This is a summary, you can read the full discussion here.
In line with our equivalent textual comparison from the Synoptic Gospels, this session focuses on the depictions of Jesus’ return from the grave found in John and Paul. As before we are asking what the author wants to say about the Resurrection and what that might mean to us today. We begin with the appearence of Jesus to his disciples in a house from the Gospel of John.
- It seems likely this is an alternative account of Pentecost, but in Acts 2 Jesus’ Resurrection appearances had already come to an end by this point.
- As throughout this Gospel, there is an emphasis on public signs. The power of Jesus’ breath and words in giving the Spirit are a sign of his identification with the Logos.
- While Jesus’ words “Blessed are those who have not seen and yet have come to believe” have sometimes been used to justify a ‘blind faith’ (a certainty lacking any evidence), given the much broader meaning of belief in the Greek text, these words could equally mean the opposite.
- Fear (perhaps tied to the Jewish Law?) is contrasted here with the peace brought by Jesus/God.
- It is difficult to read the text literally because if Christ’s resurrection body was a human material one he couldn’t have walked through a locked door.
- The opening out of Jesus’ wounds to the doubting Thomas symbolises the Eucharist whereby this body is offered as a sacrifice to transform us-thereby being united to the living Body of Christ.
- This is a fulfilment of the more general opening out of God’s forgiveness through Jesus which is expressed here by the commission of the Apostles to forgive sins. This is the locus classicus for the sacrament of Confession (or Reconciliation) administered by priests in some forms of Christianity.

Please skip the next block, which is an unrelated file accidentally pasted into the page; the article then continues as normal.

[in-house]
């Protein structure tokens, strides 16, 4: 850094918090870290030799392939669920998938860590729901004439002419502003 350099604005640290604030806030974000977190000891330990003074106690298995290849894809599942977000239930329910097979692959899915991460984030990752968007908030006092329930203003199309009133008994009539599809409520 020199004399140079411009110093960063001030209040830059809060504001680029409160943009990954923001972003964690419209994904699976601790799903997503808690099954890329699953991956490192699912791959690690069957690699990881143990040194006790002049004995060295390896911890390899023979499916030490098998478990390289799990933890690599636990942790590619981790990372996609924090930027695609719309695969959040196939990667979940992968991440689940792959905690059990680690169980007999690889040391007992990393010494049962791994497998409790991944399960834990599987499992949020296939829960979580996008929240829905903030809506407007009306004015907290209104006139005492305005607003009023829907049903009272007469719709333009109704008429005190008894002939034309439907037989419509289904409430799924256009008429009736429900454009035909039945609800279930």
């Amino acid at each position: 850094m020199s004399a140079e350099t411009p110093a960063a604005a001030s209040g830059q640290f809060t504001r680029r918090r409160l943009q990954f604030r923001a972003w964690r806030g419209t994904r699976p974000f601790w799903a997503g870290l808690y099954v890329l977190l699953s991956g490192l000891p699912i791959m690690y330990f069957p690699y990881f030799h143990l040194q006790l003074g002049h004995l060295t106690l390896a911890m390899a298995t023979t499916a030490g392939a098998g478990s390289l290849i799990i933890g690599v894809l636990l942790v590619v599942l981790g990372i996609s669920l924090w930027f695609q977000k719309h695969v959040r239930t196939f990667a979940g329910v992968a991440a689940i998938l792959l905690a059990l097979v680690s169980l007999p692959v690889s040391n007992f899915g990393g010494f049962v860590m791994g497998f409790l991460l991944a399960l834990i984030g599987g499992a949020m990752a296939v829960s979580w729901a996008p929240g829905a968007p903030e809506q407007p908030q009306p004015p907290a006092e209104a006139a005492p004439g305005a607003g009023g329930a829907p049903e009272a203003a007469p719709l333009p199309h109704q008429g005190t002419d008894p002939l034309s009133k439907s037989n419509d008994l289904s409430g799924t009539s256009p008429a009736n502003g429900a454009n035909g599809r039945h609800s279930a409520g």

- Likewise, this text also justifies the catholic church changing the Sabbath from Saturday to Sunday (as Christ appeared to them on Sundays- “the first day of the week”).
Romans 6:3-5 & 9-11
- This ‘life being made anew’ has happened in (in human history) Jesus, it is happening now (through the Holy Spirit), and it will happen in the future (when we are re-united with our heavenly Father).
- Like the Fall, the Resurrection is universal– for all people.
- A cyclic pattern in life: is sin permanently dead, or does it need to die every day? (Cf. 1 Cor 15:31) The Resurrection is symbolic of a return to God after any sinful act.
- Implies that Christ is just the first- a more general resurrection is coming.
1 Corinthians 15:22
“For since by one man came death, by another has come also the resurrection of the dead. For as in Adam all die, even so in Christ shall all be made alive.”
- Here the word ‘as’ is critical. Paul is using analogy, not being literal as St. Augustine thought (because of his flawed understanding of Greek). Consequentially, the word ‘in’ is used figuratively and there is no way of knowing what Paul really meant by it. All we can say for sure is that Paul, like Luke, wants to show how the Resurrection is a logical fulfilment of the Hebrew tradition.
- Like the Romans passage, this seems to imply that what Jesus gives us is immortality, which humankind had lost with the expulsion from paradise. But as we said in our discussion on that story this plausibly refers to a spiritual death. Worse than biological death, this a death of spiritual communion with the living God- a state known as sin. If this is correct, what the Resurrection means is that through the mediation of Christ, our spiritual life is re-united with that of God. We could call this at-one-ment.